Gene expression analysis of SSCs-derived oocyte (SSC-Oocs) and embryos derived from SSC-Oocs. (A) RT-PCR analyses of the expression of GDF9, H1Foo, ZP3, and SCP3 in OG2-SSC-Oocs (Ovarian RNAs from a 30-day- old female were used as the control; ~150 SSC-Oocs of day 21 were collected for RT-PCR). (B) RT-PCR analyses showing the expression of Trim43a and Hmgpi in SSCs-derived embryos (embryos of E3.0 were collected from pregnant mice as a control; SSC-Emb, parthenogenetic embryos developed from SSC-Oocs). (C) PCR analysis of Sry gene in the genomic DNAs from mouse testis, ovary, and OG2-SSC-Oocs, EGFP was used as an internal control for all three genomic DNA samples prepared from OG2 mice. (D) RT-PCR analyses of the expression of Stella and MVH in the OG2-SSCs cultured for one week; mEBs (mouse embryoid bodies) were used as controls. (E) RT-PCR analyses of the expression of Nanos2 and Nanos3 in 5 days of culture of OG2-SSCs, mouse gonad tissue was used as a control.

Primordial germ cells might be the intermediates from SSCs to Oocytes

To further confirm the genotype of these SSC-Oocs, we carried out a PCR analysis of Sry, which is located only on the Y chromosome, in the GFP-expressing larger SSC-Oocytes. We found that Sry was not present (Figure 3C), indicating that these SSC-oocytes should be of the XO karyotype and that YO cells died while growing due to the lack of whole X-linked genes.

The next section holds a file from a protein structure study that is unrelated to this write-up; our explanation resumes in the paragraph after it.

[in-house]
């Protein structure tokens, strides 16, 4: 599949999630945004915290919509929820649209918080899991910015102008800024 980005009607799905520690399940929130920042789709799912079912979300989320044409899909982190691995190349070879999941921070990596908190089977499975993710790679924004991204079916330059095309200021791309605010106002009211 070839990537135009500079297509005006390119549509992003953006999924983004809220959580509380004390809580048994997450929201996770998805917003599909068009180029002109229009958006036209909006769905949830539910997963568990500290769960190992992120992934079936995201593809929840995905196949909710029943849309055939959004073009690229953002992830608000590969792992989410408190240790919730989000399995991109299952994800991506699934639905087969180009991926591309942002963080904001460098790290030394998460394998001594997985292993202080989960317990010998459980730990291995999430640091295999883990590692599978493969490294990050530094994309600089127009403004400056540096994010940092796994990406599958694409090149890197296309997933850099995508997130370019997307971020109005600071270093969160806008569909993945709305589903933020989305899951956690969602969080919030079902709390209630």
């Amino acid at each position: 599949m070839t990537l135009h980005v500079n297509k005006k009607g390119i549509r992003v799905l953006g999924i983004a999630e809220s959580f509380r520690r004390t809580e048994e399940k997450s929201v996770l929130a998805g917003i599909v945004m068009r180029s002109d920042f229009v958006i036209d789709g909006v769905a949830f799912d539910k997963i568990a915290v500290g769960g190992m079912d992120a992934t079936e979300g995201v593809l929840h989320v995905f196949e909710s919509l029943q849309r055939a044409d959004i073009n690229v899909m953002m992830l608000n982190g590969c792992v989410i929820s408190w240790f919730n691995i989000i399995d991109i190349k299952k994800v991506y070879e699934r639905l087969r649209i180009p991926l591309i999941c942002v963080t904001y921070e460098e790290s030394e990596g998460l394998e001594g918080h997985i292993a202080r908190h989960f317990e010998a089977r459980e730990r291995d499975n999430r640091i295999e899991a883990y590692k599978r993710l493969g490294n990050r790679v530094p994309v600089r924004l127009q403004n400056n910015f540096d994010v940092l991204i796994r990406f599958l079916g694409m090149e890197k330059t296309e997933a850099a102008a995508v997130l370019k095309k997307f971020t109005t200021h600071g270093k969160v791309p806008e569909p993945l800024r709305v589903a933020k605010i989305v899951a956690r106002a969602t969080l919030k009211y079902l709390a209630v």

Because ESCs can develop into oocytes [10] while cultured SSCs can be reverted to pluripotent cells [59], it has been proposed that cultured SSCs may be converted to pluripotent cells that subsequently develop into oocytes. A second hypothesis is that the cultured SSCs first revert to PGCs, which then develop into the oocytes. Moreover, the cultured SSCs can directly transdifferentiate into oocytes. To understand the potential mechanisms underlying the conversion of SSCs into oocyte-like cells, we examined the expression of genes related to PGC development in the early cultured SSCs. Interestingly, RT-PCR analyses showed that early cultured SSCs expressed PGC development-related genes, including Stella (Dppa3) [22], Vasa (MVH) [23], and Nanos3[24] (Figure 3D and E). Furthermore, we carried out a time-course staining cultured SSCs from BALB/c mice for PGC markers, including Nanos2, Nanos3, Nanog [25], and Blimp1 [26], and for the oocyte marker Nobox. Nanos2 [27] expression was lost within 3 days, while Nanos3 was maintained in more than 85% cells through two weeks of culture (Figure 4A and S3); the PGC markers, including Nanog and Blimp1, were induced around day 3 (Figure 4A and Additional file 3: Figure S3). Notably, Nanog expression was gradually lost before day 7, while Nobox expression started between day 5 and day 7 (Figure 4A and Additional file 1: Figure S3). We further confirmed the presence of oocytes by co-staining of multiple markers of oocytes. As shown in Figures 4B-D, Blimp1 positive cells expressed Nobox and Stella, while GDF9 positive cells expressed Nobox. Moreover, compact colonies of embryonic stem-like cells were never observed in our cultures. In addition, E-cadherin, which is highly expressed in mouse ESCs,was not detectable in these cells, and teratoma could not form from them (data not shown). These results indicate that ESC-like cells were less likely to form in this culture but PGCs and oocytes were produced. Therefore, the cultured SSCs probably developed into oocytes through PGC intermediates.